The art world is definitely back in gear after the summer with a slew of events across the globe. In Shanghai, the fourth edition of ShContemporary continues until Sunday. This fair has changed considerably since its original ambitions to bring powerful western dealers to China: it now overwhelmingly features galleries from the Asia-Pacific region, from Seoul to Sydney. In Paris, the annual gallery trawl Parcours des Mondes, now in its ninth year, brings together 68 dealers in tribal art. African, Oceanic, Pre-Colombian and Asian works of art are on offer, with price tags that range from under €1,000 to six-figure sums. From Wednesday, the Grand Palais in Paris hosts its equally grand antiques-and-art event, the Biennale des Antiquaires, with everything from antiquities or tip-top 18th-century French furniture to modern art. In New York, Asian Art Week features auctions – including a single-owner collection of archaic bronzes at Christie’s on Thursday – and dealer shows, with Chinese, Japanese, Indian and Himalayan art. Erik Thomsen is showing a pair of enormous screens, “Vying Peacocks” from the Taisho period (early 20th century). And in an interesting initiative, Christie’s is co-operating with the Chinese Ministry of Culture to present work by contemporary Chinese artists at the Rockefeller Center. The firm, it will be remembered, was in bad odour with the Chinese authorities after the aborted sale of two bronze heads from the Zodiac fountain, looted from the Summer Palace in 1840. The heads were bought at the Yves Saint Laurent sale last year by a Chinese buyer who, as a patriotic gesture, never paid for them. This month’s show looks like an attempt to build bridges after that debacle. Asia Week in the galleries starts this week and continues until the end of the month.
The latest financial centre to sit up and take notice of art as an investment is the Grand Duchy of Luxembourg. On September 22, the semi-governmental agency, Luxembourg for Finance, is holding its first conference on the subject. Organiser Elisabeth Kugel admits she was startled by the positive response: “We sent invitations to asset managers and bankers, plus some artists and gallery owners, and we already have 180 people signed up, coming from Luxembourg but also from Belgium, France and the UK. We didn’t expect nearly as many.”
The conference is being held in the state’s modern art museum and the main speaker is Michael Moses, co-founder of the Mei Moses art index and of Beautiful Asset Advisors. “We are always searching for new niches and, following the financial crisis, we think this is a good time to promote ‘emotional assets’ such as art,” says Kugel. “If the response is positive, we might decide to establish art as an investment for the financial centre, like microfinance or Islamic finance.”
The contentious subject of artists, resale rights, the levy on the resale of work by living artists seems to be one element in the recent split between Bonhams, the London auction house, and Adam’s, Dublin’s long-established auction house. The two firms have ended their 12-year association and Bonhams will inaugurate its own Irish art sale in London in February. James O’Halloran, Adam’s managing director, says: “One of the problems in the market is the levy. Auction houses charge the buyers in Britain, but we in the Republic of Ireland have to charge the vendor. With the financial crisis, some art is being resold for less now than its purchase price, and the vendors feel it is hard to have to pay the levy when they’re making a loss, particularly if they had already paid it as buyer, when they bought in the UK.”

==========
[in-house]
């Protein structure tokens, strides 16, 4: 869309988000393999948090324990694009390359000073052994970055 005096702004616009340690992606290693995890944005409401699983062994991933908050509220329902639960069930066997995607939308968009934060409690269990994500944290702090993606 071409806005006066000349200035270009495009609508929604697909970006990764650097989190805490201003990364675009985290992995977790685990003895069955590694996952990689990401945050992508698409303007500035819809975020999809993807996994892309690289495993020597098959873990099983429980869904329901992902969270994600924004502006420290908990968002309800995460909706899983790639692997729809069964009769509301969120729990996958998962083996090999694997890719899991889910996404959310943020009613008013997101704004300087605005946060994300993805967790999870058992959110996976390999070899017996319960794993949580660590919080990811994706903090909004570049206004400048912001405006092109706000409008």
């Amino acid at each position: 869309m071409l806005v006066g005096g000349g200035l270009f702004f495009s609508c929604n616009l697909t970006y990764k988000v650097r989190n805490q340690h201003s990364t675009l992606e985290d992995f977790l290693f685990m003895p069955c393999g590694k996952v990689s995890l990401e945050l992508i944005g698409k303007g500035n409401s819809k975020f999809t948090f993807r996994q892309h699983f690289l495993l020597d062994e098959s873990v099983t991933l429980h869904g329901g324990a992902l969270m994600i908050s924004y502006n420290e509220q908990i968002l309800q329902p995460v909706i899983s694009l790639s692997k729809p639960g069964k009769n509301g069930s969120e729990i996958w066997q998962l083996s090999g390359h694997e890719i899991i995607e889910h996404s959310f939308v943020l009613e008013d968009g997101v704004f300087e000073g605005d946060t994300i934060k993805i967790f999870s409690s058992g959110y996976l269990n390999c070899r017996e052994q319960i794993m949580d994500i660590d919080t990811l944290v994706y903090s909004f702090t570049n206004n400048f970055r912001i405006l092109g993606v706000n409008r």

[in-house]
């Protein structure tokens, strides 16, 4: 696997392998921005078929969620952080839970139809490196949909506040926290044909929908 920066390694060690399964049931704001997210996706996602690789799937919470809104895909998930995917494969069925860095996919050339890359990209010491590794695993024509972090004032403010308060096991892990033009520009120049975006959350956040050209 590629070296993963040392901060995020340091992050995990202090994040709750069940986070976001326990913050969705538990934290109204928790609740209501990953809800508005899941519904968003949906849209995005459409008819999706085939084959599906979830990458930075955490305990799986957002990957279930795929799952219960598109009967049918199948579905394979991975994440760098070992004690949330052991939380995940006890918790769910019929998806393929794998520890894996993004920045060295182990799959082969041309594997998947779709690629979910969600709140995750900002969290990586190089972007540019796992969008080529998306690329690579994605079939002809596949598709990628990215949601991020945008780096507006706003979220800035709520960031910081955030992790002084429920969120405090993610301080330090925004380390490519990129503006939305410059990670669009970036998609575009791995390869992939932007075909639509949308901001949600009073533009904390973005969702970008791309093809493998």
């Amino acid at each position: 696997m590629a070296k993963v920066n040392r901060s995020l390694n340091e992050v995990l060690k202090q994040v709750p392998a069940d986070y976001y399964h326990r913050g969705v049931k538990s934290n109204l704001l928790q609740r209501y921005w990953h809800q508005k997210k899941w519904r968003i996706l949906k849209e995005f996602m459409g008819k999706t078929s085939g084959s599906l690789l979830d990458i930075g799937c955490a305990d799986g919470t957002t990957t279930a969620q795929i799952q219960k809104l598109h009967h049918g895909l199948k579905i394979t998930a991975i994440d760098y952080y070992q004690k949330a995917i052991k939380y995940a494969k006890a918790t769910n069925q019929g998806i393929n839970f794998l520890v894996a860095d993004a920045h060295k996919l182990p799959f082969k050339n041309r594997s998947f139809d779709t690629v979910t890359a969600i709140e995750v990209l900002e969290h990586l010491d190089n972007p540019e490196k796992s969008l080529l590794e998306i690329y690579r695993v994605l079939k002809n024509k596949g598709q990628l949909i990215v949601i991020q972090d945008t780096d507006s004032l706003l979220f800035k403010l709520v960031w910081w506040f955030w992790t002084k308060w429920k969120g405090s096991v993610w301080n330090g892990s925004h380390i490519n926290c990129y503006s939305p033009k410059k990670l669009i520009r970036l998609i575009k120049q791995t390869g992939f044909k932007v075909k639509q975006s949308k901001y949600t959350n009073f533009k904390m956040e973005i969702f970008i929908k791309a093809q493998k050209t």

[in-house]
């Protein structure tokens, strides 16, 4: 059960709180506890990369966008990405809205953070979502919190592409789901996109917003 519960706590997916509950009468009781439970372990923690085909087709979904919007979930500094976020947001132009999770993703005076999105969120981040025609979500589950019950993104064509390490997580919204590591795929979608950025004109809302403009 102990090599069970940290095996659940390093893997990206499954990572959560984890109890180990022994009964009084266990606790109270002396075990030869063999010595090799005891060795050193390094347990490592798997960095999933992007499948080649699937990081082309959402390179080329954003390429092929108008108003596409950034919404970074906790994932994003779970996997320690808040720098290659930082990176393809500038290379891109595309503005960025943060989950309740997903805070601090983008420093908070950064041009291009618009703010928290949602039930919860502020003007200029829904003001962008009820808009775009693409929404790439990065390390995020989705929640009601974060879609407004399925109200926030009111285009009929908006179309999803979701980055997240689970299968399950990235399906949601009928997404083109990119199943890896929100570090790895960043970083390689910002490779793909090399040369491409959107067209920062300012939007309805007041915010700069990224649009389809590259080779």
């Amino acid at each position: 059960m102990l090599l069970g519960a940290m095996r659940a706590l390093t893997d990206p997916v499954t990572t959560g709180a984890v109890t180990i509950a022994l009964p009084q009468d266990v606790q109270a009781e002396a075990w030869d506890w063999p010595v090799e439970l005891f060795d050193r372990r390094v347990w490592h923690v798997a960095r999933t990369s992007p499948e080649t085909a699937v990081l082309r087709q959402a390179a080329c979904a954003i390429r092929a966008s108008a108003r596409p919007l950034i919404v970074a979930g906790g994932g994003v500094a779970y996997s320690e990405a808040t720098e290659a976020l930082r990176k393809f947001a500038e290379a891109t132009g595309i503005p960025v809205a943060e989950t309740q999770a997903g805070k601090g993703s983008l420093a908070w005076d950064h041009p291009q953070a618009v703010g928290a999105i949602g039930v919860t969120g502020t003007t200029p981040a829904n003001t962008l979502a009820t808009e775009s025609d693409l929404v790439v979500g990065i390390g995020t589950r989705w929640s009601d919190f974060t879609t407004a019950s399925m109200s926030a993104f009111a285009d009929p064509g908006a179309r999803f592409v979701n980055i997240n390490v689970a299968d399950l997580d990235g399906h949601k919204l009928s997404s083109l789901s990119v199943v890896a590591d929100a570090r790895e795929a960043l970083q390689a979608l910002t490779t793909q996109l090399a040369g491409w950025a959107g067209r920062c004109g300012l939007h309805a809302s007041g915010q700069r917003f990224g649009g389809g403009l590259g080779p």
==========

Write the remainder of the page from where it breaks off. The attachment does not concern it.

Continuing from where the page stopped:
Irish art is a small market that saw a boom in the early years of this century but has since weakened considerably. Hopes that Irish-Americans would buy into the field never materialised. But O’Halloran says Adam’s has managed to weather the financial crisis in Ireland and the drop in prices, and has opened an office and gallery in the Northern Irish capital Belfast. “The market is consolidating here in Dublin,” he says. While sale volumes “went off a cliff” in 2008, “we had already persuaded our vendors that they couldn’t expect boom prices and we have been able to produce consistent sell-through rates of around 80 per cent,” he says.
A contested ‘Giacometti’ entitled ‘Homme qui chavire’
A second Giacometti faking case has opened in Stuttgart, Germany, following on from a related case heard earlier this year, which resulted in guilty verdicts for three men accused of forging Giacometti bronzes (a judicial review is pending). In this new case, four men and a woman are accused of counterfeiting some 1,150 bronzes and plasters by the artist, which the police found in a “secret” warehouse in Mainz. According to the prosecution, the defendants attempted to sell 300 bronzes and 100 plasters, valued at €50m, through a New York gallery in 2008 and 2009. The prosecution says fakes worth around €9m were sold by the accused to buyers in Germany and elsewhere, and that they also tried to sell 17 works, worth €1.3m, to an undercover police investigator.
Press reports have named one of the accused as Lothar Wilfried Senke, who allegedly claimed that he knew Diego Giacometti, Alberto’s brother, and had access to a series of works that had been hidden for years.
The expert witness in the first trial was Mary Lisa Palmer, director of the Giacometti Association (there is also a rival Giacometti Foundation, but that’s another story). She says: “The way to rid the market of fakes is through education, but in the meantime the best thing to do is contact our association, which is also attentive to ‘provenance’.”